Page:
Common Myna Seen in McDonalds carpark, Kendall
Yellow Warbler Dry Tortugas
Yellow Rumped Warbler Large numbers Dry Tortugas, a few scattered elsewhere
Prairie Warbler Fairly common in suitable habitat
Palm Warbler Most common Warbler sp, see in most areas
Pine Warbler Fairly common in suitable habitat
Blackpoll Warbler Seen only on Dry Tortugas
Yellow Throated Warbler Seen only on Dry Tortugas
Black & White Warbler Seen at Big Cypress reserve & Kissimee S.P.
Prothonotary Warbler Seen only at Key Deer Sanctuary, No Name Key
American Redstart Seen only at Big Cypress Preserve
Tennesse Warbler Seen drinking at the spa, Dry Tortugas
Northern Parula Fairly common throughout
Worm Eating Warbler 2 individuals seen on Dry Tortugas
Hooded Warbler 1 individual on Dry Tortugas
Summer Tanager 1 individual on Dry Tortugas
Northen Cardinal Fairly common throughout
Indigo Bunting 1 male at Krome RR
Eastern Towhee At feeding station, Briggs Nature Centre
Savannah Sparrow Small flocks seen at Joe Overstreet Rd & Flamingo
Cape Sable Seaside Sparrow Seen singing by roadside near Mahogany Hammck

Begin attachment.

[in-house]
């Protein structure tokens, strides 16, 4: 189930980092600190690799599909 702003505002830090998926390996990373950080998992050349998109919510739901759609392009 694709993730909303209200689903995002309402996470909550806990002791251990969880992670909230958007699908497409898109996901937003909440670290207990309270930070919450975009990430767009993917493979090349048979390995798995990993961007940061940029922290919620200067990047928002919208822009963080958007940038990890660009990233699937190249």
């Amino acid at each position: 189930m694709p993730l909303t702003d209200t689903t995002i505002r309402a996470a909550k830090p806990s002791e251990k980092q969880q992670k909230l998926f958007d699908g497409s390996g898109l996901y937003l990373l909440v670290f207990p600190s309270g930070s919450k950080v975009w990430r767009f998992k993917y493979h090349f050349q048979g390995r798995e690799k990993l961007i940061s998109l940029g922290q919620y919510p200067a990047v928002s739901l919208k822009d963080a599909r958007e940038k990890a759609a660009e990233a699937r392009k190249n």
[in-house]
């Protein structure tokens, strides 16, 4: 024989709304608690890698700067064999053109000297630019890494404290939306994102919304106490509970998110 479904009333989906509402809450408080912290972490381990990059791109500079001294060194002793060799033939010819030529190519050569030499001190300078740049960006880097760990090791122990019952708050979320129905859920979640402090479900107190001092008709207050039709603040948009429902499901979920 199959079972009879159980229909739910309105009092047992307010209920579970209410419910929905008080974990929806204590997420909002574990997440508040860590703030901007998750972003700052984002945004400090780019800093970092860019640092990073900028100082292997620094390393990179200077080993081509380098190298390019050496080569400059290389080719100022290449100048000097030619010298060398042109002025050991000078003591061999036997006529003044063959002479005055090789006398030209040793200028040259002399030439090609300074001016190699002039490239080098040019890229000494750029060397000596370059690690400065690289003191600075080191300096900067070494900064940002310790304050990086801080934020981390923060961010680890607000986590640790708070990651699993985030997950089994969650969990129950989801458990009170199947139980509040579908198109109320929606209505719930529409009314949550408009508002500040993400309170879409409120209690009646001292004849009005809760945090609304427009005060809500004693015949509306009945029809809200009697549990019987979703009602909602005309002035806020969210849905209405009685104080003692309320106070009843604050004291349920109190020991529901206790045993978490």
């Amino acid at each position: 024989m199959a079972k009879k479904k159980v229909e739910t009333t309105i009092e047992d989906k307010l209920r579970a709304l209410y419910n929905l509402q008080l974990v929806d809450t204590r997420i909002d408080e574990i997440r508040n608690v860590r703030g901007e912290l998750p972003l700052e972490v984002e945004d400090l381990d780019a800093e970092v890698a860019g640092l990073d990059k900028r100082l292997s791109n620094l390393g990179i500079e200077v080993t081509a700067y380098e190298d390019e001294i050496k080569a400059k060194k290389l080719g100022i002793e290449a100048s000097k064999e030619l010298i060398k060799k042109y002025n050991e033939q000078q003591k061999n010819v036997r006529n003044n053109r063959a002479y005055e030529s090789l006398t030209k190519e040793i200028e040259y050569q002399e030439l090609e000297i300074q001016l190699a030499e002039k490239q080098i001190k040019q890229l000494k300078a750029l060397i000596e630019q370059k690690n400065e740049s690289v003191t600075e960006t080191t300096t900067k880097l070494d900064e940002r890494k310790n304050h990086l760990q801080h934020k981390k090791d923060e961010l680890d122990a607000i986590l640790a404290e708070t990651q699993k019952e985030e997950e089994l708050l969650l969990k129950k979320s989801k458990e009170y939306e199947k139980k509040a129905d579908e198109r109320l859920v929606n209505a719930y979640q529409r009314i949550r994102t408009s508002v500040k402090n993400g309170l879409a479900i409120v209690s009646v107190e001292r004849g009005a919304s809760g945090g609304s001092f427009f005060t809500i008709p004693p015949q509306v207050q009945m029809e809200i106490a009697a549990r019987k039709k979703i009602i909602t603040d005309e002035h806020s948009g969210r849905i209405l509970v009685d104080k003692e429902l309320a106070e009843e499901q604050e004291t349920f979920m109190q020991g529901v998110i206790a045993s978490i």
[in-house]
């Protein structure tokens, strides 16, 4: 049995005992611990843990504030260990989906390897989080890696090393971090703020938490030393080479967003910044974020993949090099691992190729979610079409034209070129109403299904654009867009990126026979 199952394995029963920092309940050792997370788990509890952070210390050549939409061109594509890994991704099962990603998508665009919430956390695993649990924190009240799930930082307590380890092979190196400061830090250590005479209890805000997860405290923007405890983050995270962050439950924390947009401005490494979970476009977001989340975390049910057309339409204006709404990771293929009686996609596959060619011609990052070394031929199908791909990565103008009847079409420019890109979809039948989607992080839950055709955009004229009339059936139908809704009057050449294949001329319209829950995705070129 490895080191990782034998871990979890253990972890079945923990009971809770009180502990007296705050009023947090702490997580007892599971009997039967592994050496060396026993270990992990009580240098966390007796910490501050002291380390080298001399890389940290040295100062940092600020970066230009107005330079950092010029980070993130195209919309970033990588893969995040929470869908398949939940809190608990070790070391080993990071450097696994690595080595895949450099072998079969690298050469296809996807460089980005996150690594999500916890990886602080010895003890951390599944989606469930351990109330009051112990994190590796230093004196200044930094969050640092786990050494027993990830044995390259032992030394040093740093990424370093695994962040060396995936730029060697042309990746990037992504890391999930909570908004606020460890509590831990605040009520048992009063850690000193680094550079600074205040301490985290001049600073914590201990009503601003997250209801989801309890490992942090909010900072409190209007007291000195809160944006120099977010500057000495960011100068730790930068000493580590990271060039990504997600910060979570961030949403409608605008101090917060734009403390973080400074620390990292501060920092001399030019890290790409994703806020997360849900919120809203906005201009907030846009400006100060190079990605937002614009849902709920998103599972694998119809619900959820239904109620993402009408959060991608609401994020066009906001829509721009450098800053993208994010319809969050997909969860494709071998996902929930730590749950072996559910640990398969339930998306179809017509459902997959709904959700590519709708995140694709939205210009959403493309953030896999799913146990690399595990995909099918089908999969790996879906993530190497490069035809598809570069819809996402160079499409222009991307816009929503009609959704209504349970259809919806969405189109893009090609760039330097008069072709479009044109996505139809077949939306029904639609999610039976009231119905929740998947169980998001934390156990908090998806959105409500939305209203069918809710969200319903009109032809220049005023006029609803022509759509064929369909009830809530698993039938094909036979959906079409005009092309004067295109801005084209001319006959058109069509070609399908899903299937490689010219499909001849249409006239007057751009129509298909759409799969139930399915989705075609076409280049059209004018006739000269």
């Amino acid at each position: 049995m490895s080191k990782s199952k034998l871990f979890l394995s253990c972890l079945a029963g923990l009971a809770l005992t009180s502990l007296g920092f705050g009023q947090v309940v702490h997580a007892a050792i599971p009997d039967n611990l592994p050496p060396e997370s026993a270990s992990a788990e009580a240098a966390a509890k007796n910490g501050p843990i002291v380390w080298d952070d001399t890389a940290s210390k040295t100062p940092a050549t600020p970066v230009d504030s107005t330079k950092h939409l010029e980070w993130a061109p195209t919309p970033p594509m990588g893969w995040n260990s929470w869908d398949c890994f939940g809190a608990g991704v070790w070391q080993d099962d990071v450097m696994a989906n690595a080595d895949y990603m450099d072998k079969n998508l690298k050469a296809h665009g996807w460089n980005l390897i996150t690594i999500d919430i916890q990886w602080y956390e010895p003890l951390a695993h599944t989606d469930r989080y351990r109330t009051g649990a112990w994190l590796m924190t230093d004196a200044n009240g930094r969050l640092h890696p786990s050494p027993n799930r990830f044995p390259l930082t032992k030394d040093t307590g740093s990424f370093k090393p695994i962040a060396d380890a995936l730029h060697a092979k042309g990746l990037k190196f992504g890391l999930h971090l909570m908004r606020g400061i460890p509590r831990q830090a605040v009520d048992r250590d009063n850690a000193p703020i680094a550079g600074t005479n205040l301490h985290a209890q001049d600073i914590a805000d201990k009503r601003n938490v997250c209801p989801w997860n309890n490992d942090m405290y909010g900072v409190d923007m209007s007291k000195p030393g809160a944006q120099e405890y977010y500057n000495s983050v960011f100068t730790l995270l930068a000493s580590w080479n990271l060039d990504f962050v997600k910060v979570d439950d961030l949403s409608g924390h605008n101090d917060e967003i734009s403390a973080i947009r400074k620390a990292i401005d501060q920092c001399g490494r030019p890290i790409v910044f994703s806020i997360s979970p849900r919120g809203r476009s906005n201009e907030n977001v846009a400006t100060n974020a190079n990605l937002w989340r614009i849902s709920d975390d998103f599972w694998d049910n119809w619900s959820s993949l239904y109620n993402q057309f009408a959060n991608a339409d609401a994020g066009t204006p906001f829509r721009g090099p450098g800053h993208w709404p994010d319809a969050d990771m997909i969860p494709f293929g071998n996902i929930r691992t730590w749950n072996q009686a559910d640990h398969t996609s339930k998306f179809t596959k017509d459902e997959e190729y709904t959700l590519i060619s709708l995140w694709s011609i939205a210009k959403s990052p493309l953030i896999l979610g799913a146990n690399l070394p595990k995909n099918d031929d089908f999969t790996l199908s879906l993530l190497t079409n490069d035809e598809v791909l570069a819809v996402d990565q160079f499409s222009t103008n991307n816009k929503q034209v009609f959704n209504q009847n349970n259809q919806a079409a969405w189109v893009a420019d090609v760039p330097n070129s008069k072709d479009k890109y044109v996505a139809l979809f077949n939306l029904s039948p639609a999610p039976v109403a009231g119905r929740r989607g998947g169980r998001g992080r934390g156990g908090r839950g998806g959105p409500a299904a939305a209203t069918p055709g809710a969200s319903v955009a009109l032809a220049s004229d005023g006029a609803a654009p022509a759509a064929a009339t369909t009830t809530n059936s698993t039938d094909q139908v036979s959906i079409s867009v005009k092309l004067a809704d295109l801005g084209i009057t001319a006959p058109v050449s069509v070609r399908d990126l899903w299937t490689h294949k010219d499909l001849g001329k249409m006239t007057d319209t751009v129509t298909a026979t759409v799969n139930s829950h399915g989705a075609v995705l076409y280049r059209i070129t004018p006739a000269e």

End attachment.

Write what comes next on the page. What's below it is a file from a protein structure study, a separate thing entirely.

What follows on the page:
Eastern Meadowlark Fairly common in suitable habitat
Brown Headed Cowbird Seen only at Everglades City & Flamingo
Red Winged Blackbird Common throughout
Common Grackle Common throughout
Boat Tailed Grackle Common throughout
Orchard Oriole 1 male on Dry Tortugas
House Sparrow Common throughout


Marsh Rabbit
Key Deer
White Tailed Deer
Gray Squirrel
Fox Squirrel
Bottle Nose Dolphin
Brown Water Snake
Green Anole
Brown Anole
Carinate Curly-tailed Lizzard
Eastern Fence Lizard
Florida Scrub Lizzard
Six Lined Racerunner
Broadhead Skink
Ground Skink
River Cooter
Common Cooter
Florida Redbelly Turtle
Florida Softshell Turtle
American Crocodile
Southern Stingray

Copyright: Marcus & Zoe Ward